But unlike all the animal sacrifices of the past, Christ didn’t stay dead. Three days later, he was raised to life again by the power of the Holy Spirit. If that sounds familiar to you, read it again. He was raised from the dead!

He showed himself alive again from the dead to hundreds of people, and in doing so, he proved that he wasn’t just some crazy man who healed people and then died a brutal death. He wasn’t just a martyr who died for a good cause. He was the Son of God, and everything he had claimed about himself and the kingdom of God was true.

Another claim he made that was proved to be true in his life, death, and resurrection was this: Repent and believe, and you will be saved. This Christ who lived an unglamorous life and died a cruel and shameful death, this Christ whose sole purpose in leaving heaven was to die for his people, this Christ gave such simple instructions to be saved.

To be saved from the wrath of God due to our sin and to be welcomed into the sweet and wonderful presence of God for now and for eternity, all we must do is repent and believe. To repent means to turn away from sin, to take off sin, to leave sin behind. To repent means to fight the every day temptation to sin, with help from the Lord.

To believe is to believe in the story of the gospel, with help from the Lord. We are needy and broken people. We need help to believe, and we need help to repent. But the same power that raised Christ from the dead, the power of the Holy Spirit, also helps us to repent and believe.

There is only one way to the Father, and it is through Jesus Christ. You can’t be good enough to get to the Father. You can’t be nice enough, kind enough, or important enough to get to the Father. You can’t work hard enough to get to the Father. You can’t do enough good deeds to get to the Father. Only through Christ can we have a relationship with our creator God. And that is the gospel – the life, death, and resurrection of Jesus… the kindness of God to send a perfect sinless sacrifice in our place, so that we could spend eternity with Him.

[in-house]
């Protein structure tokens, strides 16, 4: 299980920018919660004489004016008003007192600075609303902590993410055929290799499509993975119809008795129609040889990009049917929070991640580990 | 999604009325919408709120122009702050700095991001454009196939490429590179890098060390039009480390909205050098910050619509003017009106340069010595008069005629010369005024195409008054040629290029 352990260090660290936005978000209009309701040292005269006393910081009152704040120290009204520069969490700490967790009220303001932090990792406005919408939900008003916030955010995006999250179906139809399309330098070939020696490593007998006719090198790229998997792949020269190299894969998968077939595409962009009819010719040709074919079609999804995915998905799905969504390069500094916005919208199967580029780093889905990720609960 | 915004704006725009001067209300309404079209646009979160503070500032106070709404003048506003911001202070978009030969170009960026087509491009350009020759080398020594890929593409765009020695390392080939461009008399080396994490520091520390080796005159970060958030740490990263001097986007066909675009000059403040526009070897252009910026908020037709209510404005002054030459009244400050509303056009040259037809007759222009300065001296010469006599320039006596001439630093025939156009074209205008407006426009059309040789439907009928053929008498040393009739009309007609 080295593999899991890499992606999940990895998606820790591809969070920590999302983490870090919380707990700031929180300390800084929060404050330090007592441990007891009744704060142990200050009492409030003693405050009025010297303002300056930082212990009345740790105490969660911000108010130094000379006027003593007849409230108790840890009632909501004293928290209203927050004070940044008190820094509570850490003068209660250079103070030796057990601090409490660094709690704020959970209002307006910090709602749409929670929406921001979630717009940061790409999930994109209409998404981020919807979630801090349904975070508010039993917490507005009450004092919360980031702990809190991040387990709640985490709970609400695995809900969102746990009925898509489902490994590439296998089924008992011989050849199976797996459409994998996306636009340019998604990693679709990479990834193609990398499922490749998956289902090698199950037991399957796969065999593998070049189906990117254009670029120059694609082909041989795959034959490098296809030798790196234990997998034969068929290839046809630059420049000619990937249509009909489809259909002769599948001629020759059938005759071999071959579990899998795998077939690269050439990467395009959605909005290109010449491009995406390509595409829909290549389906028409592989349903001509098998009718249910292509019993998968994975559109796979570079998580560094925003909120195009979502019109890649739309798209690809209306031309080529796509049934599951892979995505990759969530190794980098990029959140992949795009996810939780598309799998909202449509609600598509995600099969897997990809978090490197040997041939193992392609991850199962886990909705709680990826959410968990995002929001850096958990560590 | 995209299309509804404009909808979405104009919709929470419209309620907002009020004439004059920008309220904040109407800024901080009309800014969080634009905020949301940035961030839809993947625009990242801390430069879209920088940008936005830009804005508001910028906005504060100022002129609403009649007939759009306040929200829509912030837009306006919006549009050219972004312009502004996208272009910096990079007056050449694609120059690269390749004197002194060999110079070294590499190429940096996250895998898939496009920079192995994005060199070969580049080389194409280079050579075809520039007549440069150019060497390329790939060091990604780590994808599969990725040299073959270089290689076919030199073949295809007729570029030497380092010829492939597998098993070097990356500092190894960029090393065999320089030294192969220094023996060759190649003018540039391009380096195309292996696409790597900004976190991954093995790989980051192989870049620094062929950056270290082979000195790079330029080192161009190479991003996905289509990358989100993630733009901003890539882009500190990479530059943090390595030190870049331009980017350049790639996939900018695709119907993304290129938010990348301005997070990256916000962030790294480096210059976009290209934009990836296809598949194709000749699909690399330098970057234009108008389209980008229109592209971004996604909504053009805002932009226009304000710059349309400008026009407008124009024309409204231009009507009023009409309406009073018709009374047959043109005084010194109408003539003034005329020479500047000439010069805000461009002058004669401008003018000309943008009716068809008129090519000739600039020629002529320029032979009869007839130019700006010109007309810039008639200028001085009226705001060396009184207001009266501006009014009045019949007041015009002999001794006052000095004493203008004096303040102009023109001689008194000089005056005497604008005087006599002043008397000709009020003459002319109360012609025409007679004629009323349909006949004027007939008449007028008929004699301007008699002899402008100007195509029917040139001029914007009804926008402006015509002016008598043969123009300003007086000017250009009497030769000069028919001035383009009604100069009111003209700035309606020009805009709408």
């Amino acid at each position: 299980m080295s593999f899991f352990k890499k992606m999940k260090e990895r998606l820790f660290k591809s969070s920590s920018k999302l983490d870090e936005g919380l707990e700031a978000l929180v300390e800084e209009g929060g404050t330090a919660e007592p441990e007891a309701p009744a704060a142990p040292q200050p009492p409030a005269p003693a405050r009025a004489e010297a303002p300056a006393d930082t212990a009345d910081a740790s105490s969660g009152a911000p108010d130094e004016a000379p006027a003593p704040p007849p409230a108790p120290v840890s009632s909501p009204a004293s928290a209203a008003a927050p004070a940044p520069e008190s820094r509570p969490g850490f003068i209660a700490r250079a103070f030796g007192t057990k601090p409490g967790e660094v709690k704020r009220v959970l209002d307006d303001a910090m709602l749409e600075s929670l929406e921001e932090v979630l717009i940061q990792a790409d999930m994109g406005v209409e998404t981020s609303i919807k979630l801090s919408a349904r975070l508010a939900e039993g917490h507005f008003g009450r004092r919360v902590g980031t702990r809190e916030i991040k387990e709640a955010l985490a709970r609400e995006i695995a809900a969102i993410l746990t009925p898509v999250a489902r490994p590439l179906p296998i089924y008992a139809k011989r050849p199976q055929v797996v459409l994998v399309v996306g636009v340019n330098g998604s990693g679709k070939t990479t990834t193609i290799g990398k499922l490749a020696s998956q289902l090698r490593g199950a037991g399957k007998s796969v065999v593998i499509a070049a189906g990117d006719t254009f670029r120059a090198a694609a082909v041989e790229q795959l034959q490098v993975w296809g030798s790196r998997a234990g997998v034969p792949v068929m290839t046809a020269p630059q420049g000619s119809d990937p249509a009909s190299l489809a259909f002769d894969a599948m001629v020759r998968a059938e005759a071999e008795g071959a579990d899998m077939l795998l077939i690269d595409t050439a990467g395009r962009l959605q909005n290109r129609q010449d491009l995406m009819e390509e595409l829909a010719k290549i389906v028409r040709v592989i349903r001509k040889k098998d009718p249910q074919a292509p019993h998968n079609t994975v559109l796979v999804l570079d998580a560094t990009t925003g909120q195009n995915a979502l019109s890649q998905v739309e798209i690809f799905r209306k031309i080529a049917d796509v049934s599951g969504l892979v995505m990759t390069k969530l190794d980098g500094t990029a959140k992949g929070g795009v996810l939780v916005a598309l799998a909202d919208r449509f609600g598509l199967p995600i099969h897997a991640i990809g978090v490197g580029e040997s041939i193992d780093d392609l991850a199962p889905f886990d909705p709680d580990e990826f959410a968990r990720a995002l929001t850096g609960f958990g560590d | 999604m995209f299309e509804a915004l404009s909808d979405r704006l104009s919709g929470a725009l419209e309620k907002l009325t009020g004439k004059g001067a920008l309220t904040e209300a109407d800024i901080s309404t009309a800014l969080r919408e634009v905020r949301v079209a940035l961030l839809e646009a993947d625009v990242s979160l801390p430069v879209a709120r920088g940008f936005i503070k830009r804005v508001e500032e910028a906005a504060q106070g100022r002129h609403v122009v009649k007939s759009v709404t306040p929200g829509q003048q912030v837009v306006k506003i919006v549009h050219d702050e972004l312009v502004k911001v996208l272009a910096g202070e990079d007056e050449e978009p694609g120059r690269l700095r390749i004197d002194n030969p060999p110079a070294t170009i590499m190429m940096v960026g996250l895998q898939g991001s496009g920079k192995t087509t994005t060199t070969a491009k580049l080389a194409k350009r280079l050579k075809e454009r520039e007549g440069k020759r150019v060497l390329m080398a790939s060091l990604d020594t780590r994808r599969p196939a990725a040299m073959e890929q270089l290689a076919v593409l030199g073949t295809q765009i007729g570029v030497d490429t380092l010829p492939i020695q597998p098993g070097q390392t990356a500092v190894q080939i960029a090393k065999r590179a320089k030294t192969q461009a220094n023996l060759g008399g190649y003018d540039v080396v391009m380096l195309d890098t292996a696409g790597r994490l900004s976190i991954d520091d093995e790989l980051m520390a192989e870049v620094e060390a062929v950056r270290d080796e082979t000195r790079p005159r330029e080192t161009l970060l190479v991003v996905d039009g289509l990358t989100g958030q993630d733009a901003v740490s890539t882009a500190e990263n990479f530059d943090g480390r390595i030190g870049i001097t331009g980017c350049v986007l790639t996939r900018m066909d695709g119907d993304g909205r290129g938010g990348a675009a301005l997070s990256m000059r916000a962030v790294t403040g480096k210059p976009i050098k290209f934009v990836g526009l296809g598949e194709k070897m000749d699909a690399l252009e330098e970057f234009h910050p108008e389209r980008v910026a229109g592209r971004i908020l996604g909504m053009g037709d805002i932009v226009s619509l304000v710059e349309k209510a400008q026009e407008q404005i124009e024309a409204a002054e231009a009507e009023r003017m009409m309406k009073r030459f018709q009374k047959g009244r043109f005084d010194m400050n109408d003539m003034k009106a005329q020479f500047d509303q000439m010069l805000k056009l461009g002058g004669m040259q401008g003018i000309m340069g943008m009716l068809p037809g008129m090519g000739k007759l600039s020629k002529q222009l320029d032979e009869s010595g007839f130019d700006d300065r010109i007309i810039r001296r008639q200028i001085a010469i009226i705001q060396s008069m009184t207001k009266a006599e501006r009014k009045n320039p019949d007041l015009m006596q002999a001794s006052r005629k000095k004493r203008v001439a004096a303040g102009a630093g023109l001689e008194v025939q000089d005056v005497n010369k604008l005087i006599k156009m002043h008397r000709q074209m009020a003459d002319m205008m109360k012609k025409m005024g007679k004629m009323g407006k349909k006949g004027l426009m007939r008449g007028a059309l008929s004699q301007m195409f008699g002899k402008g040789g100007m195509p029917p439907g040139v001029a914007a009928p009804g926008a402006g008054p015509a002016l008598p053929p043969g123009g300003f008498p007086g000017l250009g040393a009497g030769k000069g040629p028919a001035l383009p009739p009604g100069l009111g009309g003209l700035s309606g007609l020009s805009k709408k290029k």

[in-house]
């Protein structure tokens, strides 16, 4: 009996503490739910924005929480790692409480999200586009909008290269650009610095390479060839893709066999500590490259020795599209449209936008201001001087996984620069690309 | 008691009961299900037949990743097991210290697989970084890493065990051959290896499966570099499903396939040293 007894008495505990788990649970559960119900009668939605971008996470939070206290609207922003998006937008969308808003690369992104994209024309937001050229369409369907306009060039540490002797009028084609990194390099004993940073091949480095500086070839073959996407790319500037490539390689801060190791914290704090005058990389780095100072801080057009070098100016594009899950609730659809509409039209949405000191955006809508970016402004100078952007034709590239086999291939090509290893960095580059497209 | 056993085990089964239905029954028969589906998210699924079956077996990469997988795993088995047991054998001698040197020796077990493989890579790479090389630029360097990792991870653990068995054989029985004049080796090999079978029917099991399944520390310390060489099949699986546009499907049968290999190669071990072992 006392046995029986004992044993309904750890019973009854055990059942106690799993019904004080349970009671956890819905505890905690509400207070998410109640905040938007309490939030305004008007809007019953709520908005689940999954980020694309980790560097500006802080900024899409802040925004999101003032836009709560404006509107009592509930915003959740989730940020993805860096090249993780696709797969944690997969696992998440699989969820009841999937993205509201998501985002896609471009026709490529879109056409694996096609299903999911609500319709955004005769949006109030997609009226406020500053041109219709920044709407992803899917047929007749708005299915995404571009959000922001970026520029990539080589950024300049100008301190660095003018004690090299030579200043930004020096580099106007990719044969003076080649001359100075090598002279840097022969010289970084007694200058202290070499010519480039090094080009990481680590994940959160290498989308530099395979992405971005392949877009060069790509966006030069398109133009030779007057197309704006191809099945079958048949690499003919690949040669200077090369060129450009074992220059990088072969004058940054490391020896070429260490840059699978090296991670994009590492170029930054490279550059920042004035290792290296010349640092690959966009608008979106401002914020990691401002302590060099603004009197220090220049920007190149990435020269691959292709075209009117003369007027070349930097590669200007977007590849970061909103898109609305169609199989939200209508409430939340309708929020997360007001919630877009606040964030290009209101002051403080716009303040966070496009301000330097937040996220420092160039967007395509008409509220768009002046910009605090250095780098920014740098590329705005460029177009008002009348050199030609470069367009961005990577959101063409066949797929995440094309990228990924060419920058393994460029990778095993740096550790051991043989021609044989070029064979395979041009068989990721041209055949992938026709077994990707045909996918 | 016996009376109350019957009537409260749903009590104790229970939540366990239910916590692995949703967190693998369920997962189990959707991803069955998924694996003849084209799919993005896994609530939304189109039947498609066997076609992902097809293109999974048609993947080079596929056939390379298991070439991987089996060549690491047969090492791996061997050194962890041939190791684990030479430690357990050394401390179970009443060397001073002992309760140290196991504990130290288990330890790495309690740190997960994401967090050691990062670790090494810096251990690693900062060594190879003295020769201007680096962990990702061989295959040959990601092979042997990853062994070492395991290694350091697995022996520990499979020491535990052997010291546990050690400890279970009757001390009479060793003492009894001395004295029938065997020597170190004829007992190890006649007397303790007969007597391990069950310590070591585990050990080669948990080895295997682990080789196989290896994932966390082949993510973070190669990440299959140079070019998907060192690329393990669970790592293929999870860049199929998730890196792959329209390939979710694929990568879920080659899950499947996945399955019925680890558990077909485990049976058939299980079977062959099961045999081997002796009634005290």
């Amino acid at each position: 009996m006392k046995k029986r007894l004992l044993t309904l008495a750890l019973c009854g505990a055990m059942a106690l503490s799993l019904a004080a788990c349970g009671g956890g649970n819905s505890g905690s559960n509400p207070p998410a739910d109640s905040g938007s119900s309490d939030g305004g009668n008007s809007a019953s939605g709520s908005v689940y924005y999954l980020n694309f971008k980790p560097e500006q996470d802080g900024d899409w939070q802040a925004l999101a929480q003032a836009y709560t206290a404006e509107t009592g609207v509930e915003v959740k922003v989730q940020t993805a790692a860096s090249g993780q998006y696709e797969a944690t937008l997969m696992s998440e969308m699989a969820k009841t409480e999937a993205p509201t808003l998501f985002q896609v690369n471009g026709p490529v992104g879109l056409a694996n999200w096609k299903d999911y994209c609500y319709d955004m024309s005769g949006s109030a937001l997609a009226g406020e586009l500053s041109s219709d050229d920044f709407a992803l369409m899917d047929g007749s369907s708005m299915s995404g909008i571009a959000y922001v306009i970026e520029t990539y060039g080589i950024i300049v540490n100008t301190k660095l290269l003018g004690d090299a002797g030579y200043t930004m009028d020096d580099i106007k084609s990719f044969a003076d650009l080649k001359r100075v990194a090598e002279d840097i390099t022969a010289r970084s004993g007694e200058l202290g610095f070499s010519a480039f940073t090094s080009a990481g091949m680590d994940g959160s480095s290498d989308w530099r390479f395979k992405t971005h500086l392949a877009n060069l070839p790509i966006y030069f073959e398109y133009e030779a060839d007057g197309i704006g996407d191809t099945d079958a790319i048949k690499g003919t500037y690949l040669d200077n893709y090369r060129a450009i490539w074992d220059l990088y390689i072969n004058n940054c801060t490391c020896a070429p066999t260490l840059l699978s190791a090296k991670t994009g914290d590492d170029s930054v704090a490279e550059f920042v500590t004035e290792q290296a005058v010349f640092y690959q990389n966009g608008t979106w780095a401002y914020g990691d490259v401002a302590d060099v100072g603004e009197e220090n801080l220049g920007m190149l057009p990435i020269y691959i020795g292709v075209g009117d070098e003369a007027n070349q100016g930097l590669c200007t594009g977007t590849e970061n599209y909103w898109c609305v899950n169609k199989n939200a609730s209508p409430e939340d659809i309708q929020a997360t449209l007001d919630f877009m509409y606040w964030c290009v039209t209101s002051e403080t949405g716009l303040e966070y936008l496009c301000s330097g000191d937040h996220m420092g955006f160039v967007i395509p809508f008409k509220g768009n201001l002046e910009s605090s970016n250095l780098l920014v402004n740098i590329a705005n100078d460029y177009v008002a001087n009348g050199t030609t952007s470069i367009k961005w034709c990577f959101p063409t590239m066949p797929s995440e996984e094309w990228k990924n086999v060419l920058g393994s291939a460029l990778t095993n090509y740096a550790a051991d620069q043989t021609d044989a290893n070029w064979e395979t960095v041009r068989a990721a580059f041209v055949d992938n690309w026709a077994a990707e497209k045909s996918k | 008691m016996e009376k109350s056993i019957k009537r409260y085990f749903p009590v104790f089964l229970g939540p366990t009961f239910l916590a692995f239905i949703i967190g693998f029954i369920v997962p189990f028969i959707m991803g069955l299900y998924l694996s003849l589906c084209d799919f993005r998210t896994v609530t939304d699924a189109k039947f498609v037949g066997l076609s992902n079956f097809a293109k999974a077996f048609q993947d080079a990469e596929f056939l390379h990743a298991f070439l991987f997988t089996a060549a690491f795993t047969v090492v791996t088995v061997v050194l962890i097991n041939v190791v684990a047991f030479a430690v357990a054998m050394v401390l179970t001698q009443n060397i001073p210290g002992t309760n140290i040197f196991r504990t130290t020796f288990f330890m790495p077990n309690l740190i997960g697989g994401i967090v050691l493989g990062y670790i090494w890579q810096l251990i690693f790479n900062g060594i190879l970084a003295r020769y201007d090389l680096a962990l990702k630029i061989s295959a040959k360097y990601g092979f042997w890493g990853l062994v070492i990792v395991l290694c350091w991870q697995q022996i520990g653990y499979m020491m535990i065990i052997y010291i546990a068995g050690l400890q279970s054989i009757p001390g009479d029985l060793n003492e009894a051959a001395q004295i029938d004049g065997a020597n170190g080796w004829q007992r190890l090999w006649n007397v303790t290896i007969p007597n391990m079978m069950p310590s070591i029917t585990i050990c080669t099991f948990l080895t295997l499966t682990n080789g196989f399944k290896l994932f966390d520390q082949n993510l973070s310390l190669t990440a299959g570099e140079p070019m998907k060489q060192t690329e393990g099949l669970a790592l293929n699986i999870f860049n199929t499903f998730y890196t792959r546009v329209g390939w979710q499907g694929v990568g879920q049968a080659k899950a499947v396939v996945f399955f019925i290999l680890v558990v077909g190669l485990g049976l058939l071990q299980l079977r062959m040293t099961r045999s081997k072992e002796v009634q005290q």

This is what I didn’t understand. This is why I couldn’t answer my friend’s question at lunch. I knew that God loved me, but I didn’t know that I was sinful. I knew that Jesus saved, but I didn’t know that I needed a savior. The more we realize the weight of our sin, the sweeter the gift of Christ dying in our place becomes. The love of God seems so much more underserved and so much more wonderful!

I find it worth noting that the longer I have walked with the Lord, I have not grown to struggle with sin less. Perhaps it is exactly the opposite. As I grow in Christ and pursue holiness, my sin becomes clearer and clearer before me. Where I used to fight outward sin – the way I spoke, the way I treated people, the choices I made, I now see my sin on a much deeper and even uglier level.

Pride, selfishness, laziness, impatience, my desire for control, all of the times I don’t trust God – these are the deep ugly sins I continue to see. I say these things not to discourage you, but to tell you this: we never arrive (until we are made new and perfect in heaven). We never move on from our need for a savior. We never move on from being thankful for Jesus and his sacrificial death. We never move on from the gospel.

Now, I have a bold question to ask.

What does the gospel mean to you?


About Whitney Johns